Contemporary Clinical Dentistry

EDITORIAL
Year
: 2019  |  Volume : 10  |  Issue : 2  |  Page : 183--184

Biomedical waste – Health beyond healthcare


GM Sogi1, Jasneet Sudan2,  
1 Editor In Chief, CCD Journal
2 Assistant Editor, CCD Journal

Correspondence Address:
G M Sogi
Editor In Chief CCD Journal




How to cite this article:
Sogi G M, Sudan J. Biomedical waste – Health beyond healthcare.Contemp Clin Dent 2019;10:183-184


How to cite this URL:
Sogi G M, Sudan J. Biomedical waste – Health beyond healthcare. Contemp Clin Dent [serial online] 2019 [cited 2020 Feb 28 ];10:183-184
Available from: http://www.contempclindent.org/text.asp?2019/10/2/183/278157


Full Text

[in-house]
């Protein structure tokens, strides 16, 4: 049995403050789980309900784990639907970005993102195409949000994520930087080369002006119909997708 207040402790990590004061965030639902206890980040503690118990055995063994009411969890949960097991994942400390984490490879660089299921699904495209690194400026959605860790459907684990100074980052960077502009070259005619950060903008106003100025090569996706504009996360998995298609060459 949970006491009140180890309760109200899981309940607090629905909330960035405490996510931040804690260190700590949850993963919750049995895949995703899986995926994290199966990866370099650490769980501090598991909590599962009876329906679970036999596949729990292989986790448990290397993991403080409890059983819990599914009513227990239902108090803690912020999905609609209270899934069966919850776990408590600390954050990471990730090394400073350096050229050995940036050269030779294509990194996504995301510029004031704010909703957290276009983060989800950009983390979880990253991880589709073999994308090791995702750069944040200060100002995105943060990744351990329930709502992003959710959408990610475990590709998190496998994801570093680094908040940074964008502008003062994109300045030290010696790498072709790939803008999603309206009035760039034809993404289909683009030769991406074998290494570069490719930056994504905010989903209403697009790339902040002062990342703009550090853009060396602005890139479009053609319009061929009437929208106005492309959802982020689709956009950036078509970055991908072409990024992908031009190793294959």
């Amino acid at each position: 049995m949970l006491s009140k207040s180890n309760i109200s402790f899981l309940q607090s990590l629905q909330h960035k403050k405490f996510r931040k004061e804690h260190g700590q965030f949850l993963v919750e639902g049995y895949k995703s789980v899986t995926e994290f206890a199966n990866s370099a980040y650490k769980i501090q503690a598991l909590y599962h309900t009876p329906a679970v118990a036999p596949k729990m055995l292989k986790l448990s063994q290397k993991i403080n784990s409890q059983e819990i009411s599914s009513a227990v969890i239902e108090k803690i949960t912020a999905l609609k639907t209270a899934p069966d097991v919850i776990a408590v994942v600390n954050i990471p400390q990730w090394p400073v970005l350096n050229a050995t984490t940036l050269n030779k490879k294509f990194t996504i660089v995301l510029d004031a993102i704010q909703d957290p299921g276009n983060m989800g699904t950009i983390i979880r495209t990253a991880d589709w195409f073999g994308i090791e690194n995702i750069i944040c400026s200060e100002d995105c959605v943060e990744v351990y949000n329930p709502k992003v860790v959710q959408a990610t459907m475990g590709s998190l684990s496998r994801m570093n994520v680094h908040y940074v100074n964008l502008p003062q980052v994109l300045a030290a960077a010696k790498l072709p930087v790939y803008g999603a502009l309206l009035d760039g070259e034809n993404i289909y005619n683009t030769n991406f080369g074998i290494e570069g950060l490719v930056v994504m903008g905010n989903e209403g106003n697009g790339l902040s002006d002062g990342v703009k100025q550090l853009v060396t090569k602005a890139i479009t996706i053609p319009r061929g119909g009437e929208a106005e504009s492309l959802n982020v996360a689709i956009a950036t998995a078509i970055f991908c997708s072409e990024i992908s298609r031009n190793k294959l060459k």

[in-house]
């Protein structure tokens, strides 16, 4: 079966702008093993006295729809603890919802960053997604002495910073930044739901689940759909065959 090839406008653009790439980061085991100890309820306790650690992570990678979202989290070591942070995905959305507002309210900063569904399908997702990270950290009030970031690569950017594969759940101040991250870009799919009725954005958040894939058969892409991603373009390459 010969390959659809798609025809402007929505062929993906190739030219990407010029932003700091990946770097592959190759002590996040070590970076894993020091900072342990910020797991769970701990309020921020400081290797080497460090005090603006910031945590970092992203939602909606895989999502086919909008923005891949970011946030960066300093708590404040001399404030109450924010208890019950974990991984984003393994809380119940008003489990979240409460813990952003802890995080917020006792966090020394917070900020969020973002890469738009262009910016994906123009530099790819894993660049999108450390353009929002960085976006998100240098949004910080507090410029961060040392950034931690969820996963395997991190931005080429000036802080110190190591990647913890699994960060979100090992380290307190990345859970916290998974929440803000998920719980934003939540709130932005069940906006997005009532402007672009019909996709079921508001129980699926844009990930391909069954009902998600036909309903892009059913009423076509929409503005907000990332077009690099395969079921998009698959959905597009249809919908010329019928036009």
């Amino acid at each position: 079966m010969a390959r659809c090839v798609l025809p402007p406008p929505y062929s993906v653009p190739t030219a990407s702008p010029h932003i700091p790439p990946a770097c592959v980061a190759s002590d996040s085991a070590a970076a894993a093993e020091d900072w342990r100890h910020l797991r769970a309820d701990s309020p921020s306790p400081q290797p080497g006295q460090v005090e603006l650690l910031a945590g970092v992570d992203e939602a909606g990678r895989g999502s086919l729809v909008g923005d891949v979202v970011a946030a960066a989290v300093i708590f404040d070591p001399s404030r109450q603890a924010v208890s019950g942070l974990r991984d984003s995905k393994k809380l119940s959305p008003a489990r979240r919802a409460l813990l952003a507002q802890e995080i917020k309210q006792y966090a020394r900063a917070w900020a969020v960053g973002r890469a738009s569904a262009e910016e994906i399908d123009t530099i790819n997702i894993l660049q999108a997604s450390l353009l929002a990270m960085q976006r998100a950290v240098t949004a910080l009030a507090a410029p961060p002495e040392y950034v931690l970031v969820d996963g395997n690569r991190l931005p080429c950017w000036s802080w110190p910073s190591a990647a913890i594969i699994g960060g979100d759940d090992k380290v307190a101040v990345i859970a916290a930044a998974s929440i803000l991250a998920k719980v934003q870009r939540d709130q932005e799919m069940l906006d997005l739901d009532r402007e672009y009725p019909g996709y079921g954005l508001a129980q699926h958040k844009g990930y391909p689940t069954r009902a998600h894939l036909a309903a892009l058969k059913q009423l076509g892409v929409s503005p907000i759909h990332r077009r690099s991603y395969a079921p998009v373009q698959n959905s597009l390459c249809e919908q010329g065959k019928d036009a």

Healthcare encompasses the trinity of teaching, research, and patient care that necessitates the proper management of biomedical waste (BMW) generated during these activities. In recent years, with the rise in public and private healthcare establishments, India is likely to generate about 775.5 tons of medical waste per day by 2022. A joint study conducted by industry body The Associated Chambers of Commerce and Industry of India and Velocity suggests that medical waste is expected to grow at a compounded annual growth rate of about 7%. The seemingly endless stream of BMW has become a topic of global concern and implications. It is not only the subject of humanitarian concern but it has far-reaching effects on the environment also. BMW is a potential health hazard to the healthcare workers, public, and flora and fauna of the area. The Environment Protection Act 1986, the BMW (Management and Handling) Rules in July 1998, subsequently revised in 2011, and now the “BMW Management Rules, 2016” are an attestation to the commitment of the Government of India to ensure safe and proper disposal of allopathy and nonallopathy (Ayurveda, Siddha, Unani, or Homeopathy) BMW. The present BMW guidelines are based on the guiding principles of the World Health Organization, The Basel Convention on Hazardous Waste (1989), The Bamako Convention (1991), The Stockholm Convention on Persistent Organic Pollutants (2001), and The Minamata Convention on Mercury (2013). Despite our two-decade-old history of implementing BMW management guidelines, there have been innumerable incidents of mismanagement of BMW. The Hepatitis Outbreak in Modassa, Gujarat (India), 2009 is one of the major episodes that drew attention to the issue of unsatisfactory BMW management in the country. “Safe and effective management of waste is not only a legal necessity but also a social responsibility. Lack of awareness, commitment, concern, and cost factor are some of the reasons for unsatisfactory management of BMW.”